This is my 100th blog post and to celebrate I am ‘discovering’ where pianos end their lives. I have never really considered a piano’s demise, infact I always thought (maybe naively) that if you were lucky enough to own one, you would keep hold of it forever possibly passing it on to a family member or at least a good home. Apparently this romantic notion is very far removed from reality according to an article published in the New York Times online a few days ago. Pianos are increasingly being dumped at rubbish tips and landfill sites, indeed this is happening so frequently that they even have their own area in junk yards. You can read the New York Times article here.
The article alludes to the fact that second hand pianos have very little value especially since the economic downturn, and are increasingly difficult to sell. So instead of selling them to a neighbour, donating them to a church or just passing them along to a relative, owners are now far more likely to discard them. It’s even challenging to give them away because of expensive removal costs. Buyers now tend to opt for bargains on eBay and other sites. Many just go for digital or electronic pianos which are more compact and easier to keep (no tuning and many have all kinds of tempting electronic features).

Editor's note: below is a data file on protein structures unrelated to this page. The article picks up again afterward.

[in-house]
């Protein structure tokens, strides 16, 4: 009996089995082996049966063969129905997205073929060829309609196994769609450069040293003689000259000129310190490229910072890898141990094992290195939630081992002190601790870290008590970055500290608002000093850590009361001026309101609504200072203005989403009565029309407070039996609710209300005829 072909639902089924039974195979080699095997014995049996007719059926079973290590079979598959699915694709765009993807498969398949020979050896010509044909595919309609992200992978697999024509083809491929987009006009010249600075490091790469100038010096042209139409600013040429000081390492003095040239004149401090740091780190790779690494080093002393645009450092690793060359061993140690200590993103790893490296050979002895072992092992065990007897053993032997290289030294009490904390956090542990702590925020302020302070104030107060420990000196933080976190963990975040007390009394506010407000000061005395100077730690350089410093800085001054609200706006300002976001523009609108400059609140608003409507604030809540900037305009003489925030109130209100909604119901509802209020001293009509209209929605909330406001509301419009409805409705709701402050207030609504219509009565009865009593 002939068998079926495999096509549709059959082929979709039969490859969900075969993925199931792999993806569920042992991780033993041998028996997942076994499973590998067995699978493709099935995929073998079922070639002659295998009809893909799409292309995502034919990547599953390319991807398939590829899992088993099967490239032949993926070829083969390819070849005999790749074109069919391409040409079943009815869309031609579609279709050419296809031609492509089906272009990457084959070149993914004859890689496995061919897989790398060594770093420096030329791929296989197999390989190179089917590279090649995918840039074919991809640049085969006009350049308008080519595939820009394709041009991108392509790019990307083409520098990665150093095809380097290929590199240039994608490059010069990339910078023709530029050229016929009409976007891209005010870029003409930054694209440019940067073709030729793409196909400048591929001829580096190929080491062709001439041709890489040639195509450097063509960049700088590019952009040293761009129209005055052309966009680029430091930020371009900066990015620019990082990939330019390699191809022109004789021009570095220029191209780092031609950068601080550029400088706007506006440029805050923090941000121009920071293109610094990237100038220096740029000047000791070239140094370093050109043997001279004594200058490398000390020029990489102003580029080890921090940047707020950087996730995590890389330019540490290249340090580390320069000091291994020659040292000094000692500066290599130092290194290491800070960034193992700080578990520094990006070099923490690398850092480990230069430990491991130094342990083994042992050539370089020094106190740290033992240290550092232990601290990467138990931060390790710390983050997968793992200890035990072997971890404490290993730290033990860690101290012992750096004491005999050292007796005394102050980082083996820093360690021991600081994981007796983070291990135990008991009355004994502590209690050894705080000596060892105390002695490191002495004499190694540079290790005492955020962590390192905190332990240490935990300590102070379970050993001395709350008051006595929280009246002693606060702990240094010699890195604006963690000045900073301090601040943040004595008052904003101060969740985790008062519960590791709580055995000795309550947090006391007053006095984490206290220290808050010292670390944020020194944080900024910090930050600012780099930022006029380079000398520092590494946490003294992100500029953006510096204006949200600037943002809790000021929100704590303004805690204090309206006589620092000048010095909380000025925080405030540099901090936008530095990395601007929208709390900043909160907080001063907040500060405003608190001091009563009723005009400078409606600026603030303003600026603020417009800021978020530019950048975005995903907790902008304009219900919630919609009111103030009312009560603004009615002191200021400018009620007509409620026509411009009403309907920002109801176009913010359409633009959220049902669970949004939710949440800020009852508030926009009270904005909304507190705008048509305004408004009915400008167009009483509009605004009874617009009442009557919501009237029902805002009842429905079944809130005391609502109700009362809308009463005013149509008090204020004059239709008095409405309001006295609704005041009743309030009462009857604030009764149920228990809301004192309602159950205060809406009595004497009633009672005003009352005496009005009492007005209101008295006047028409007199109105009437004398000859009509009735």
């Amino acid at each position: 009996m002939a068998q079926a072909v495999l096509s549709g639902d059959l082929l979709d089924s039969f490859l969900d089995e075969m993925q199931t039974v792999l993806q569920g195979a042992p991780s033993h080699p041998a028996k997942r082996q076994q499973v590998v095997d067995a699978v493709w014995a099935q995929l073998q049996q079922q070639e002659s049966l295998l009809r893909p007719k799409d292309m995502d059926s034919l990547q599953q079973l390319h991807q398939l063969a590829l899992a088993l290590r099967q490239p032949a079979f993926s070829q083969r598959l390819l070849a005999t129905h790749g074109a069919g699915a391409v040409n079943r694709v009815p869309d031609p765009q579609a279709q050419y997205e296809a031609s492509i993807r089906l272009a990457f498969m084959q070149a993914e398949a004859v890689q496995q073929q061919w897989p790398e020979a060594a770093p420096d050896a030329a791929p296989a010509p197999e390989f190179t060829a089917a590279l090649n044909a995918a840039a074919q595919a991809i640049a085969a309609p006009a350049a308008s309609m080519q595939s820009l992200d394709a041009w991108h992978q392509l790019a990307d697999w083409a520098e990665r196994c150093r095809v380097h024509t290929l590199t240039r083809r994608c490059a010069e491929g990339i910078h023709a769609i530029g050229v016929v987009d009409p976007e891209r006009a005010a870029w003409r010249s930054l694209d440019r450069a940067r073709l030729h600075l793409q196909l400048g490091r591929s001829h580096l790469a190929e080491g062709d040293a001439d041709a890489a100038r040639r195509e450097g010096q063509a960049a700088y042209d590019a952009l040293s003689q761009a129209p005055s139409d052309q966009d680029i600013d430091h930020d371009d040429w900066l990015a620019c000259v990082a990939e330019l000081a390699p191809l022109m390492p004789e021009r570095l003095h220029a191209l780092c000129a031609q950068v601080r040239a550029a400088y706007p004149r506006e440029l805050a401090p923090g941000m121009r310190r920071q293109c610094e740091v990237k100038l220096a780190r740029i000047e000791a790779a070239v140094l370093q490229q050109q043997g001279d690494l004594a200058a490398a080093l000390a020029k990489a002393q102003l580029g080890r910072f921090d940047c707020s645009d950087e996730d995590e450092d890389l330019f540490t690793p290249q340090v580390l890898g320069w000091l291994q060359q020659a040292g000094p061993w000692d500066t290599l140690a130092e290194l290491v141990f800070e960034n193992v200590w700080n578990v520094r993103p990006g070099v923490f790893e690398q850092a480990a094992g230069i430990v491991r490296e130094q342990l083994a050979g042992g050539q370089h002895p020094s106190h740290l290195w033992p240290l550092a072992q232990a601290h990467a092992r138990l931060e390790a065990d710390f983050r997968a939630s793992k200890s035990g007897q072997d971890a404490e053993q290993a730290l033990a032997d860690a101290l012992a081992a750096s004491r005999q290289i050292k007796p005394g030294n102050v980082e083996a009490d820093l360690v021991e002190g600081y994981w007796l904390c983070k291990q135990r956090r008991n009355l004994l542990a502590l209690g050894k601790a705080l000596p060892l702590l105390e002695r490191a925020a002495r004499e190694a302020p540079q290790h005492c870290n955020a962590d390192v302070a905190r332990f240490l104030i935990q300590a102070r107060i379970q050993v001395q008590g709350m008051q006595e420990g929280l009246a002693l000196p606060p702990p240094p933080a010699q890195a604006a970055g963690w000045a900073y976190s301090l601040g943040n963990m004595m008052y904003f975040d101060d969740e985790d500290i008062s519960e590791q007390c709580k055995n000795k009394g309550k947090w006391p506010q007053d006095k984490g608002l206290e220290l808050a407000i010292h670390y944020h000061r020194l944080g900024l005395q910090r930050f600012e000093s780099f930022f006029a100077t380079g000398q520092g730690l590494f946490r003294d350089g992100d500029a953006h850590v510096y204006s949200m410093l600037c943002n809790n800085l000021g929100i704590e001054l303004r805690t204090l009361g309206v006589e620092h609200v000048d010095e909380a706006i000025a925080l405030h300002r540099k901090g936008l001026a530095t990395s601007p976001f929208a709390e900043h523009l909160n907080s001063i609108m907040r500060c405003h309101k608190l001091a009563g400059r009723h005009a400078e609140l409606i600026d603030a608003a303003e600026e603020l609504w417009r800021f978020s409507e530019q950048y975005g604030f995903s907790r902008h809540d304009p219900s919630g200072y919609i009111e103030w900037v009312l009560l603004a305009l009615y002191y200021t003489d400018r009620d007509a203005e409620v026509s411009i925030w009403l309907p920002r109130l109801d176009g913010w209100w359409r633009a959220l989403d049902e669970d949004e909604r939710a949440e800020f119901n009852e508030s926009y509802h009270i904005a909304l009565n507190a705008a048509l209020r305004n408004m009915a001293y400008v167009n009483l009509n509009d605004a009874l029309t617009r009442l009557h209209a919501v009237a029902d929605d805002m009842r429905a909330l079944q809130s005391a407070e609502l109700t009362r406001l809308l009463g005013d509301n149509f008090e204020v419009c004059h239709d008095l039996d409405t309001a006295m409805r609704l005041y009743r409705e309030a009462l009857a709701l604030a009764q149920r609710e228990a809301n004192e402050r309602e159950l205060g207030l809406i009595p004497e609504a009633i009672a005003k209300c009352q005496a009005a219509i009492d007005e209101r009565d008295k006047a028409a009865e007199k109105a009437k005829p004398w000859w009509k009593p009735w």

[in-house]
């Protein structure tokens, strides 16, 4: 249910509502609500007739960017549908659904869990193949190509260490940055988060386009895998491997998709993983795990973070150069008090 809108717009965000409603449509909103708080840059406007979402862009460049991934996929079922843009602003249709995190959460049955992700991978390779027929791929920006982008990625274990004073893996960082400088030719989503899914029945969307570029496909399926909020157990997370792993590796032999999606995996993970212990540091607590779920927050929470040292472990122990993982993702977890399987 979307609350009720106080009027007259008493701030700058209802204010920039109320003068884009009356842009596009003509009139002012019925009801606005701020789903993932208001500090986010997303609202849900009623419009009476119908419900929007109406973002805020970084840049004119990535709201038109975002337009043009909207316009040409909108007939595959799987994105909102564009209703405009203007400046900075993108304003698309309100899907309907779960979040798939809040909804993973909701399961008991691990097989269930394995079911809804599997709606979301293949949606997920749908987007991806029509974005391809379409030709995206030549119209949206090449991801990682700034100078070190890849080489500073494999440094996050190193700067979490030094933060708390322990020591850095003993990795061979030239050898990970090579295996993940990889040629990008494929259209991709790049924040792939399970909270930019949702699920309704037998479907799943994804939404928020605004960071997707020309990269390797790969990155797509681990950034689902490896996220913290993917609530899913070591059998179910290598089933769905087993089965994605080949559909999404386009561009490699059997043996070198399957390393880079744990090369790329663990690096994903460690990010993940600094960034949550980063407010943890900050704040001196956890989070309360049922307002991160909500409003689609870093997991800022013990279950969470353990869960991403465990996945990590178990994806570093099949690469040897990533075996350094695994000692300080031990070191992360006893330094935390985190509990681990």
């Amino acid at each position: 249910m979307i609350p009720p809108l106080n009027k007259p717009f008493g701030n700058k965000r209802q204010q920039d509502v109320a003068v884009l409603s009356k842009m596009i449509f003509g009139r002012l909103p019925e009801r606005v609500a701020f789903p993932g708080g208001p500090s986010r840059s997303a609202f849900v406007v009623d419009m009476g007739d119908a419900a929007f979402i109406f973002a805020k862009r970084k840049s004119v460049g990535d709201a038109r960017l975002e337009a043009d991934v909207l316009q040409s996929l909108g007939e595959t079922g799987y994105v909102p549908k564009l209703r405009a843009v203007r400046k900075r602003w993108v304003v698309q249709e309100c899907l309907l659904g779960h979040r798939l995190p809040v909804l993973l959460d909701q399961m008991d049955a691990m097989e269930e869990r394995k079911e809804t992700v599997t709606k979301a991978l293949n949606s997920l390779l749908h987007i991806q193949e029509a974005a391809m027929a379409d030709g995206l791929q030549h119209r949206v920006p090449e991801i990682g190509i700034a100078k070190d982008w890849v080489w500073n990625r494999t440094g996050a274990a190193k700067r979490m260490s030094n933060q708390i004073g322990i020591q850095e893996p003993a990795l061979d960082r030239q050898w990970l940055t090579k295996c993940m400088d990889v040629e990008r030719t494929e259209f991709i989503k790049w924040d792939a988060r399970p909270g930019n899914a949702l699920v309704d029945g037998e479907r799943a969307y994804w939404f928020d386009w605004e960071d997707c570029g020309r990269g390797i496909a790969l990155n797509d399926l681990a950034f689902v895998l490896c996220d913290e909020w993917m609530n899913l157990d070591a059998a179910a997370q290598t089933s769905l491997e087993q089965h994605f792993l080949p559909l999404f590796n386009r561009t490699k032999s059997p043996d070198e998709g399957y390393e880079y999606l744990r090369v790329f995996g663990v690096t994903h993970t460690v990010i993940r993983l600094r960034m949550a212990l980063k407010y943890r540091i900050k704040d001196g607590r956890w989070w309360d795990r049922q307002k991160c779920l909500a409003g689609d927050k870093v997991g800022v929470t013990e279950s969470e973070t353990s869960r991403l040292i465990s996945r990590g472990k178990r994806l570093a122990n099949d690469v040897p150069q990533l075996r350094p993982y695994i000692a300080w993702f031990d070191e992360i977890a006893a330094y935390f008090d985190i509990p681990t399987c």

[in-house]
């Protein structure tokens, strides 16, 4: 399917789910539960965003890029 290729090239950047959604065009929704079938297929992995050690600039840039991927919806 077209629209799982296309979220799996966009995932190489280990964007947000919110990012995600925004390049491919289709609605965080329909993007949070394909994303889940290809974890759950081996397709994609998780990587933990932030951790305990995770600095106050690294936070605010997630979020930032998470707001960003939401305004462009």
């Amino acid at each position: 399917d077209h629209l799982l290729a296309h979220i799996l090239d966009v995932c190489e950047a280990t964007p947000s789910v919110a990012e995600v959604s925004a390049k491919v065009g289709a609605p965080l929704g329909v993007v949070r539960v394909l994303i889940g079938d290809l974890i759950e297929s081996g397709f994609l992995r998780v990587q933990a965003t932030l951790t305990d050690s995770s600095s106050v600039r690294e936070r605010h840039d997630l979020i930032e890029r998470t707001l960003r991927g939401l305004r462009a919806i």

It’s a sign of the times that less pianos are being sold particularly with the cuts to music education and music services. They were once an important feature in an affluent family home but increasingly they are regarded as obsolete; during the 19th century before radio and recordings, a piano was considered a primary source of entertainment and music making in the home.
It’s so very sad that pianos have to end their lives this way. After being discarded piano movers make regular runs to the dump and are becoming adept at dismantling instruments, selling parts to artists, even burning them for firewood. It feels wrong to dispose of an emotional object in this way and that is bourne out by many of the nearly 400 comments on the New York Times article.
There is hope however with a website called www.pianoadoption.com which seeks to find homes for unwanted pianos. The site is primarily American but does have a Canadian and UK section. It’s a wonderful idea giving those who may not be able to afford a piano, the opportunity to own one. Let’s hope many more pianos find loving homes and kind owners. The film below makes me feel slightly queasy but it does highlight this upsetting problem beautifully.
For much more information about how to practice piano repertoire, take a look at my two-book piano course, Play it again: PIANO (Schott). Covering a huge array of styles and genres, 49 progressive pieces from approximately Grade 1 – 8 level are featured, with at least two pages of practice tips for every piece. A convenient and beneficial course for students of any age, with or without a teacher, and it can also be used alongside piano examination syllabuses too.
You can find out more about my other piano publications and compositions here.